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Childhood obesity: A call for help in the battle of the bulge

Beech, Bettina M. DrPH, MPH

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Unless you have recently taken a long vacation to some remote part of the world, the obesity epidemic is not headline news to you. In fact, you may even be familiar with the often quoted statistics that more than 30% of adults and 17% of adolescents in the United States are overweight or obese.1,2 No doubt you are aware that even higher obesity prevalence rates exist among racial/ethnic minorities, with Hispanic males and African American females overrepresented among overweight adults.1 Quite likely, it goes without saying that numerous comorbidities such as cancer, cardiovascular disease, and type 2 diabetes are strongly associated with obesity.3 Of course, you are aware that obesity costs now exceed $190 billion annually and represent 21% of US health care costs.4 You have heard it all before, right? So what is new?

Despite the figures presented above, the enormity and fullrange impact of obesity are typically less well-known. For example, many hospitals are replacing wall-mounted toilets with floor-mounted commodes to provide additional support for obese patients. The Federal Transit Administration plans to test public buses for the impact of heavier riders on steering and brake systems. Airlines now have to provide seat-belt extenders on all flights. The National Highway and Transportation Safety Administration (NHTSA) has proposed new requirements for car seat manufacturers to produce safety seats that accommodate the growing number of overweight and obese toddlers; finding safe car seats would be a challenge for nearly 300,000 children 1 to 6 years of age because of their age and weight.5

As of February 2012, the Pentagon has deemed childhood obesity to be a threat to our national security. A recent national report “Ready, Willing and Unable to Serve” documents that approximately 15,000 potential military recruits fail their entrance physicals annually because of their weight status and that 27% of young adults are unqualified for military service because of their weight.6 More than 100 retired generals and admirals signed onto this report and a campaign entitled: Mission: Readiness. A second report from Mission: Readiness questions the quality of food in schools. This report provides three main recommendations to Congress: 1) remove junk food and high-calorie beverages from schools; 2) increase funding for the school lunch program; and 3) support the development, testing, and deployment of proven public health interventions.7

So what does all of this have to do with PAs? In a word, plenty! Several articles and editorials have encouraged PAs to “Join the Battle Against Obesity.”8-11 PAs are in a strong position to address the obesity epidemic in the context of patient care, advocacy, and community involvement. Weight gain prevention and treatment counseling delivered by health care providers can have a powerful positive impact on behavior change, yet there is a dearth of clinical intervention studies.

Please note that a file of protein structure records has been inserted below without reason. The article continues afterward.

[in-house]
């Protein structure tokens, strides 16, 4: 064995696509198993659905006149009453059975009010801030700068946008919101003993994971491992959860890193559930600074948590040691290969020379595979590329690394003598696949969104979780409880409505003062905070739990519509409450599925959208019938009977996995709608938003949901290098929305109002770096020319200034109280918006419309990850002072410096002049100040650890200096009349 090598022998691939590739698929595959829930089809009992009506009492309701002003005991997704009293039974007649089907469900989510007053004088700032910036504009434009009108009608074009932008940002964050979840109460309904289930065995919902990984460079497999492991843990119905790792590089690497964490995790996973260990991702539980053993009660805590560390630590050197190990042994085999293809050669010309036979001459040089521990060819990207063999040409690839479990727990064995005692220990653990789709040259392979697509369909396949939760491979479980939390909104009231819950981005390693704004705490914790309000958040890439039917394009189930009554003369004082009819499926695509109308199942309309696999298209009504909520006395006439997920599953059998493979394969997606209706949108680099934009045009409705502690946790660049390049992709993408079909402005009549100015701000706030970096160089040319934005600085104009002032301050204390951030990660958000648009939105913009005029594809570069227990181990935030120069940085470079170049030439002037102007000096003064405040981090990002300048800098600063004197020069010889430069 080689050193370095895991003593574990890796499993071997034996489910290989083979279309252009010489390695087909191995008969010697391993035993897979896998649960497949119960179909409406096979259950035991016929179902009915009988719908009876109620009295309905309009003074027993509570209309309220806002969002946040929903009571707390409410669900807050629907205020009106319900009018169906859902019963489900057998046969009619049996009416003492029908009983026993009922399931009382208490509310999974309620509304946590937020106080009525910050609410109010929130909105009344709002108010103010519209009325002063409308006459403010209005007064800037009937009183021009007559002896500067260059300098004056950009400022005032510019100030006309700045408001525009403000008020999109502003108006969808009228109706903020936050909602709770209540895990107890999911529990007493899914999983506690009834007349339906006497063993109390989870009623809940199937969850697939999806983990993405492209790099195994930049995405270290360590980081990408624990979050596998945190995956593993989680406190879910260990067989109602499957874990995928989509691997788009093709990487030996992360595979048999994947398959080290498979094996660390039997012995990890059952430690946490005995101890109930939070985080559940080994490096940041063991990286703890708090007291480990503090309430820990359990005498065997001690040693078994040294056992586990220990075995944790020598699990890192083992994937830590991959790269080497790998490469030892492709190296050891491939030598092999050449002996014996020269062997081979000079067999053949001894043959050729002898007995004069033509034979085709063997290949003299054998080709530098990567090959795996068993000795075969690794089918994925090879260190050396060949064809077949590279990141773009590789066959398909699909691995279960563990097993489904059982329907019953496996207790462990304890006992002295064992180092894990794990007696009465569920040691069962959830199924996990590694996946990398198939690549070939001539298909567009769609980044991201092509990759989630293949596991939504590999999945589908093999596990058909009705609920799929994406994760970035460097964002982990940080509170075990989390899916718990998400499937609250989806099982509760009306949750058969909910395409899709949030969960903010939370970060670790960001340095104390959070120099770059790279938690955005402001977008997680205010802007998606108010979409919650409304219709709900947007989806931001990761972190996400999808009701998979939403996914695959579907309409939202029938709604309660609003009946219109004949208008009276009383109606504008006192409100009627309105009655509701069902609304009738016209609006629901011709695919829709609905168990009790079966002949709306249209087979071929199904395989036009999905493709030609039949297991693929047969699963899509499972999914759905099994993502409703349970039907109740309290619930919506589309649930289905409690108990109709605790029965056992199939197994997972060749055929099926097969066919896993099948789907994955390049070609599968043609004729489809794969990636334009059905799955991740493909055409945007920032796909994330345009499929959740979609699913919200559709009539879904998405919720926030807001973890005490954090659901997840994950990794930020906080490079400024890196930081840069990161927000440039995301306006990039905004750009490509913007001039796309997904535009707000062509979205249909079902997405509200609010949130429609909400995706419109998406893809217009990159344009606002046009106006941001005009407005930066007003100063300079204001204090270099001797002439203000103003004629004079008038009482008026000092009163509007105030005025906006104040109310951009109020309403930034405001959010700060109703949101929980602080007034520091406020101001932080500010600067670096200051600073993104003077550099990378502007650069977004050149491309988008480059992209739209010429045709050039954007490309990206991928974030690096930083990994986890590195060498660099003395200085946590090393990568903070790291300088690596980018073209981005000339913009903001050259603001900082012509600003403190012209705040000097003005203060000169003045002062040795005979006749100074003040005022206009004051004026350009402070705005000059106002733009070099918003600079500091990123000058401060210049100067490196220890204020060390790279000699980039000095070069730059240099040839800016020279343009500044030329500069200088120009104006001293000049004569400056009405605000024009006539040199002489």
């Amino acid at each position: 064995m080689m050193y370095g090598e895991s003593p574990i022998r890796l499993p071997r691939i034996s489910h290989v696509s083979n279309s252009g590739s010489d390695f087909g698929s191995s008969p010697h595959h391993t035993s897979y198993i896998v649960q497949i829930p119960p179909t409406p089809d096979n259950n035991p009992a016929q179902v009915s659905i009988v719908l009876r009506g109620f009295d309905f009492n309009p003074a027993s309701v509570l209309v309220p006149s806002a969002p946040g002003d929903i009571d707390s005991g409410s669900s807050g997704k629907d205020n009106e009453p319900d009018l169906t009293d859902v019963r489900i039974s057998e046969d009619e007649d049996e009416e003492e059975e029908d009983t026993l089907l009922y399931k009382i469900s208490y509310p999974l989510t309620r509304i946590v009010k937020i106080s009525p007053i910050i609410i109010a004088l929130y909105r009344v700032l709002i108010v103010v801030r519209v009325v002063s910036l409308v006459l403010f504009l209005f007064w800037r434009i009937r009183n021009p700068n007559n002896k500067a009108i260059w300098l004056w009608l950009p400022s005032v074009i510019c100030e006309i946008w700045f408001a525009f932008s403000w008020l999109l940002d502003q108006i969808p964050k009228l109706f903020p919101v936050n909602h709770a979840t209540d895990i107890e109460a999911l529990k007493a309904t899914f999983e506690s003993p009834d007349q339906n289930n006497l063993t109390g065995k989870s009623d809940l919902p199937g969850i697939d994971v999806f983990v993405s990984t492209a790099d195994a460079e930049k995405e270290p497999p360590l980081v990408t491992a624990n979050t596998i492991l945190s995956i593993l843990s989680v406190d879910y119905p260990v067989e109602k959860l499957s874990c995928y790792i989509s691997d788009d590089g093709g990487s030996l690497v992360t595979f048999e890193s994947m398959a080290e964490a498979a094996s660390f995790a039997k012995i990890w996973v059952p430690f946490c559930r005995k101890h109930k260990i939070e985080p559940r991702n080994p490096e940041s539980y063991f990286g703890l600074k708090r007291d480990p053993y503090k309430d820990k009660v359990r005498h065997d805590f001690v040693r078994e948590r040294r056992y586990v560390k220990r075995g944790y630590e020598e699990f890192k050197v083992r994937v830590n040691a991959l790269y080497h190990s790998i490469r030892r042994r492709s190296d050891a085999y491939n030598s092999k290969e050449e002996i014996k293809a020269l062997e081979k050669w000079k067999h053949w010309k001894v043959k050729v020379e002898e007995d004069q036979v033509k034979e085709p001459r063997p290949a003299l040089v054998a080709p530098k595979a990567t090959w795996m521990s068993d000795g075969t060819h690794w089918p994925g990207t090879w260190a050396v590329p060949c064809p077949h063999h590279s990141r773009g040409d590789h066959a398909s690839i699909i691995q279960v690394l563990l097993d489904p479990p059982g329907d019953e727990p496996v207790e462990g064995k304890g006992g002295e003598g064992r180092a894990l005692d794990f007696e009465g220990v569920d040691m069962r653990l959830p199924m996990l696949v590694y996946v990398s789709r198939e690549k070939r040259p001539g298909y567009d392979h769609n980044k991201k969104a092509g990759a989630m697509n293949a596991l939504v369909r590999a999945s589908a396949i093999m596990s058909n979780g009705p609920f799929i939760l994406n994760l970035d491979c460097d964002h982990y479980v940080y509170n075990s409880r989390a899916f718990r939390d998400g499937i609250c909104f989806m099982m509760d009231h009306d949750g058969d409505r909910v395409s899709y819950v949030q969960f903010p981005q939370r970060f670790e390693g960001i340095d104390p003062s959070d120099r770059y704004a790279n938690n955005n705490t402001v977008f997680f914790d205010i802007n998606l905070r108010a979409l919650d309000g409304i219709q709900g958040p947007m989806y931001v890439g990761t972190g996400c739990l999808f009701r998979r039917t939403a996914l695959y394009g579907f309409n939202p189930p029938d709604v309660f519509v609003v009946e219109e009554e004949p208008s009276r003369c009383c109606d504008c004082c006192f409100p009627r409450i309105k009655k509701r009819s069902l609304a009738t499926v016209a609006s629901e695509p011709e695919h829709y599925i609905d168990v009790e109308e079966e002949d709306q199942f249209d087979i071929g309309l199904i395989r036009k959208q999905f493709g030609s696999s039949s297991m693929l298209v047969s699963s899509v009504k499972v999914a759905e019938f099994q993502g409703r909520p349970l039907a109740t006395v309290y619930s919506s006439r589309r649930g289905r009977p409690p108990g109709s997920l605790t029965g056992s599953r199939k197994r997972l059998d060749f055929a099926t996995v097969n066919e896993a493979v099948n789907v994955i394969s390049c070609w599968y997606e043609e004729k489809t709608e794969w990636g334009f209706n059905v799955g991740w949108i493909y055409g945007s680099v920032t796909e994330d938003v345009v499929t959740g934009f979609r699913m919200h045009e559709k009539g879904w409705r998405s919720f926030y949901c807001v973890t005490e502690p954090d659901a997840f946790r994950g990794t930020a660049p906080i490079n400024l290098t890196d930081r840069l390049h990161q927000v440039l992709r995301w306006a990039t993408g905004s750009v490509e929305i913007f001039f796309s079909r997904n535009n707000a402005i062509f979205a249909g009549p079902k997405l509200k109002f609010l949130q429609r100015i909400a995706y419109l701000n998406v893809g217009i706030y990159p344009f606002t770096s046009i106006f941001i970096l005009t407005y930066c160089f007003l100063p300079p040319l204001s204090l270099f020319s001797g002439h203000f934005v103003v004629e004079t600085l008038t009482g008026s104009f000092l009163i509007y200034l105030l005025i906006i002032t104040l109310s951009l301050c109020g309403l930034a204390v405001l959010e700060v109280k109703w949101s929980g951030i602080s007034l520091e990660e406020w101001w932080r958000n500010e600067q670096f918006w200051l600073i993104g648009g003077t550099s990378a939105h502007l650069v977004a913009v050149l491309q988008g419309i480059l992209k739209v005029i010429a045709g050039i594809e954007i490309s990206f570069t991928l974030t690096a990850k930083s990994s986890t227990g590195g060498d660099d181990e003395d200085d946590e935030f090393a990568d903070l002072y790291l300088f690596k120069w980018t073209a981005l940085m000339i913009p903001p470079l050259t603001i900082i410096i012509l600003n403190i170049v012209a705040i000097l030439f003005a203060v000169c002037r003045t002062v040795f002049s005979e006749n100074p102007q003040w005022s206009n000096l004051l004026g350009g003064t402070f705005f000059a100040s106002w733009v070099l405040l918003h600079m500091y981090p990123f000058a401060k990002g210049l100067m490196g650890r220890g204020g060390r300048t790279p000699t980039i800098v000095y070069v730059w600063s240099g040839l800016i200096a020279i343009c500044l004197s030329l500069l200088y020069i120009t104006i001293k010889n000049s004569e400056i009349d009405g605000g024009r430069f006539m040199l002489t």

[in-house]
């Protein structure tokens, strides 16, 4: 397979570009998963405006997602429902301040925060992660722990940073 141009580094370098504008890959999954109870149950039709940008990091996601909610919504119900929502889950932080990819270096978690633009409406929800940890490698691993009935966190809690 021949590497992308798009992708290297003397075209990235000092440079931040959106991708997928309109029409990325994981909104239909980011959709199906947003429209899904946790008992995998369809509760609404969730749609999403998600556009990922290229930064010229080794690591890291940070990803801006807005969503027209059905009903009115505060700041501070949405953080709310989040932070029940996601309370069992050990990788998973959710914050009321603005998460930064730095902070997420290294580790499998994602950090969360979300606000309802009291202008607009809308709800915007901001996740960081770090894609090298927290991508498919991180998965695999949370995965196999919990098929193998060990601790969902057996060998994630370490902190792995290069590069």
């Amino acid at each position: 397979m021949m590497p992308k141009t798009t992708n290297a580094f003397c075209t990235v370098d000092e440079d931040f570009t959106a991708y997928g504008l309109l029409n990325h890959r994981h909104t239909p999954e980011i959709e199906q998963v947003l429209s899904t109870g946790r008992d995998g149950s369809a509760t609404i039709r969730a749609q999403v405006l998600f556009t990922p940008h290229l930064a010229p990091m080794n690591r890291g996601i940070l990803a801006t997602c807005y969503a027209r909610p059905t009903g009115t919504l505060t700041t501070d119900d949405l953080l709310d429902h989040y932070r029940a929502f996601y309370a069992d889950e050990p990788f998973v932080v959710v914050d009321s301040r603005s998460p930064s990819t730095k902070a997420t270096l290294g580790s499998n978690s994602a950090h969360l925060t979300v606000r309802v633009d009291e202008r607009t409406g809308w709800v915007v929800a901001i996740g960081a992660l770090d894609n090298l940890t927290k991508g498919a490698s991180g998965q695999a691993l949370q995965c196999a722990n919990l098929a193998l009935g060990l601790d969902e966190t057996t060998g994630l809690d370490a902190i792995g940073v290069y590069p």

In 2007, an expert committee conducted an extensive review of the obesity prevention and treatment literature and developed a set of recommendations.12 Prevention recommendations include approaches to patient counseling for healthy eating and physical activity. Avenues to address assessment include methods to screen patients for current medical conditions and future risks, as well as methods to evaluate diet and physical activity behaviors. Last, treatment recommendations include a four-stage model of obesity care. These guidelines provide a “treatment roadmap” for patient care, particularly in the context of the significant social and environmental influences on the development and maintenance of obesity.

PAs can also advocate for local, state, and federal policies that support healthy eating, physical activity, and healthy environments. Organizations such as the National Initiative for Children's Healthcare Quality (NICHQ) have launched efforts to mobilize health care professionals to combat the obesity epidemic through supporting the development and implementation of advocacy plans.13 Similarly, NICHQ has developed tools to support partnerships between communitybased organizations and health care professionals ( The “Community-Based Organizations and Healthcare Professional Partnership Guidebook” provides valuable and practical information regarding forming and maintaining effective partnerships to create healthy communities and tools for community assessments. These tools can be invaluable for PAs interested in making a positive difference in their areas.

The obesity problem is not new, but the prevalence rates remain unacceptably high and the impact of this public health epidemic is being felt in multiple arenas. The ultimate control of overweight and obesity among youth will require multiple interventions society-wide in order to provide cumulative and synergistic effects that can reduce the current trends. PAs can play a critical role in finding solutions to this global problem. JAAPA


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© 2013 American Academy of Physician Assistants.